Off to the djembefola – Mamady Keita and TTMDA: Teachers Workshop, Monterrey / Mexico: It starts!
Day 1 & 2
My journey began with going to visit my brother in Brussels to catch up with my family and also break what would have otherwise been a 30-hour flight journey.
My itinerary: Mumbai – Munich – Brussels –Chicago – Huston – Monterrey –Huston – New York – Mumbai! PHEW, I know…
Due to a late departure from Brussels, I ended up missing my connecting flight from Chicago to Huston but was thankfully re-booked on a much better flight directly from Chicago to Monterrey later in the evening and as the Djembe Gods would have it, I was reunited with none other than Michael Taylor from Chicago and Ke from China – both also on their way to the special workshop. Serendipitous, almost!
But the adventures of Varun Venkit were not finished… As my brother aptly predicted, my baggage (my djembe and clothes) did not arrive with me. But as I decided, I would take all this in my stride and go with the flow.
My lovely host for this trip, Gustavo was waiting with his lovely and welcoming smile. I met Susto, as he is lovingly known, in Tulum along with the amazingly hospitable crew from Mexico (Drum Art) and it was no looking back. I will be staying with him through the duration of the entire trip. This and meeting the TTMDA family were the two reassuring factors to my rough yet interesting start to the workshop.
It was absolutely amazing to catch up with everyone the next morning:
Kelvin – Singapore
Jeremy – Belgium and Monterrey
Pierre – Israel
Ke – China
Dai – Japan, Tokyo
Hiroki – Japan, Fukuoka
Bill – USA, Winston Salem
Taylor – USA, Chicago
* And of course, the one and only, Mamady Keita – Guinea and Monterrey.
The reason for this workshop is important to talk about. Mamady trusts only a handful of people to take his legacy forward. What is important is to retain the spirit, the philosophy and the authenticity of the tradition of the Mandingue through the djembe. We are the flag-bearers of this cause. All of us have varied backgrounds but our love for the djembe and Mamady Keita ties us together… Many of us come from countries that have very deeply developed djembe communities and some that have no djembe community until we worked on creating it. We are crazy. We are crazy and have put security, everything-known, comfort, energy, time and money at steak to learn from the master with the hope that we will spread this in its truest form. An opportunity like this is our way of fueling our soul and spirit with the energy we need to continue transmitting and reflecting the same when we go back to our respective countries. It is important, never to forget the emphasis on constantly learning and PUSHING one’s experience because one’s spirit knows more than one’s experience. This is true for one’s djembe playing ability as well. This is where we go back to school and push our experience.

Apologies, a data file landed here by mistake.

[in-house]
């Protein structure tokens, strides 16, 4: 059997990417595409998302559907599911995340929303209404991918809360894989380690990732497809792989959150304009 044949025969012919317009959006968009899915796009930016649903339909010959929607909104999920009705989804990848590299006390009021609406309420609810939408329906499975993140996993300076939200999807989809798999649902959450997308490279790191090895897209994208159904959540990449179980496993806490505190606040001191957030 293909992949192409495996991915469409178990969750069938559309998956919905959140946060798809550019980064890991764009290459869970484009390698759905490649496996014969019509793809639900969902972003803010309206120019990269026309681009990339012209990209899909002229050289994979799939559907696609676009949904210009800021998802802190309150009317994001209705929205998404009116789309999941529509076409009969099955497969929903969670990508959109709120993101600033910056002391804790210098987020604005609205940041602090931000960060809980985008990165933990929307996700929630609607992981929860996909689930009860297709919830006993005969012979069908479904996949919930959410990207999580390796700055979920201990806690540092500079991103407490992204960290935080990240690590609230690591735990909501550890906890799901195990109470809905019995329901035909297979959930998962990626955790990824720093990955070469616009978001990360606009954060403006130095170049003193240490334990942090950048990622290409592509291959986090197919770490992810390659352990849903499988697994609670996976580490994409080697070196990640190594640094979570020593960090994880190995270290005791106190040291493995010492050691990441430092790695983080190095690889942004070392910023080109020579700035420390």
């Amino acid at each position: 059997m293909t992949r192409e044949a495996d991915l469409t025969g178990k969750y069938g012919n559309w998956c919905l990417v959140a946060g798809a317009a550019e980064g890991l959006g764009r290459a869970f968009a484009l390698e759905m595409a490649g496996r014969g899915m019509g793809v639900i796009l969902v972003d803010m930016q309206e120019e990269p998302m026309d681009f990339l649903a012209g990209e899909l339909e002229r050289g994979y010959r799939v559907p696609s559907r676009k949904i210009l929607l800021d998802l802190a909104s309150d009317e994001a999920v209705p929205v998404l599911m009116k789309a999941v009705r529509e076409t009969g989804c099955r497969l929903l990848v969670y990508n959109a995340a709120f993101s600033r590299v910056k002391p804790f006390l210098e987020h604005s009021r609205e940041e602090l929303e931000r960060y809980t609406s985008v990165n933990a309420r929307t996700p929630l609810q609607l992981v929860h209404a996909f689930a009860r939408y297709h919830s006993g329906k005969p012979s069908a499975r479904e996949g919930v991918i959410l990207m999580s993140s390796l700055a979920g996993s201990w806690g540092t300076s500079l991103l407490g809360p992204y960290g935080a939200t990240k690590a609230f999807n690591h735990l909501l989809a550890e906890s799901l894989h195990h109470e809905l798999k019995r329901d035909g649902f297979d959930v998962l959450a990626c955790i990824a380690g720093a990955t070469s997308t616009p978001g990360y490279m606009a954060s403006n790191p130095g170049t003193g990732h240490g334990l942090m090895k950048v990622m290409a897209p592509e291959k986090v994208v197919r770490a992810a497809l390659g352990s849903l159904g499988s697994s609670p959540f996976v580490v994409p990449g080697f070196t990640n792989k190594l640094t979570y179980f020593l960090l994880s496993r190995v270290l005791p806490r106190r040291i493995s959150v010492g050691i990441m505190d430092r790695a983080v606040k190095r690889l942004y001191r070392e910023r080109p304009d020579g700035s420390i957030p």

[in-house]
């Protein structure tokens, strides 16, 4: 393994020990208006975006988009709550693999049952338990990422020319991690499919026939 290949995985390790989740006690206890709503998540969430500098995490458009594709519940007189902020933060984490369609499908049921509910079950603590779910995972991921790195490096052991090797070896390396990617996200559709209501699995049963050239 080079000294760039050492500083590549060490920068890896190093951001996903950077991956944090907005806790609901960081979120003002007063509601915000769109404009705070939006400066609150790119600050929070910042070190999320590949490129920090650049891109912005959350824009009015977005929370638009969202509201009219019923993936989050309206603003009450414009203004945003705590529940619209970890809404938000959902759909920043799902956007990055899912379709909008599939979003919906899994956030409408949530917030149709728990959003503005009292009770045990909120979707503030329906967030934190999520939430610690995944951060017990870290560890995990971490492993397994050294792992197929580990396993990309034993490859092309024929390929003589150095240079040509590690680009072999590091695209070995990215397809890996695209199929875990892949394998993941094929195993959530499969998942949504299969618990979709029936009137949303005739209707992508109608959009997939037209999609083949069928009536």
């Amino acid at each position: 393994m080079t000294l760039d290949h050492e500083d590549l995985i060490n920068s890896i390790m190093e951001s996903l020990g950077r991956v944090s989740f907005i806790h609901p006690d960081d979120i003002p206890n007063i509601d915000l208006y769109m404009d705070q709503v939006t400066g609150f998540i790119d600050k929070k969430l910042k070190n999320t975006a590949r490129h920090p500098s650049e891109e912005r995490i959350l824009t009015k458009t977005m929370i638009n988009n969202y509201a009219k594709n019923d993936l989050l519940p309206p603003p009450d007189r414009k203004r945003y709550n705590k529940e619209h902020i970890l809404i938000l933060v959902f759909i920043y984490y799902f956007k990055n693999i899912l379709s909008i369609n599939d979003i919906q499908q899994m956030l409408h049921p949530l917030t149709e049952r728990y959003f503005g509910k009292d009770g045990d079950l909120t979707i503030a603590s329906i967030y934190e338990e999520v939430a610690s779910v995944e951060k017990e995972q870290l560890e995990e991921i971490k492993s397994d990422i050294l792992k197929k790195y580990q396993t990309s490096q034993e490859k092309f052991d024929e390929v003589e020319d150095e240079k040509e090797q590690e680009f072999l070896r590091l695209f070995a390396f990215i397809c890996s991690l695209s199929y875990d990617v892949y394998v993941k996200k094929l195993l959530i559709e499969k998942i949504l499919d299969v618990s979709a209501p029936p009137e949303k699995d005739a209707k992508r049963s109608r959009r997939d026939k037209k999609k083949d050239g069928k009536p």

We would have 4 hours of intense learning of rhythms and technique associated with the rhythms.
We started by paying homage to the ‘big brother’ as Mamady lovingly calls him – Famoudou Keita.
Up until now we have played:
2. Bara (the place in the centre of a village where many celebrations occur)
3. Bonya (literlly means ‘respect’)
4. Dai (this was specially lovely since Dai is present in the group with us and it is an absolute joy to see where these rhythms are inspired from)
More importantly, we would improvise individually so that baba could be assured that we have the feeling of every rhythm correctly and comfortably enough to spread it far and wide.
Personally, I am very thankful for this because I don’t have this opportunity everyday where I can push myself to the max. Through little steps, we learn from each other by listening to the dununs, to each other solo, to each others ideas & experiences and most importantly – by being 100% in the here and now, immersing ourselves in planet Djembe!
Come. Drum. Be One.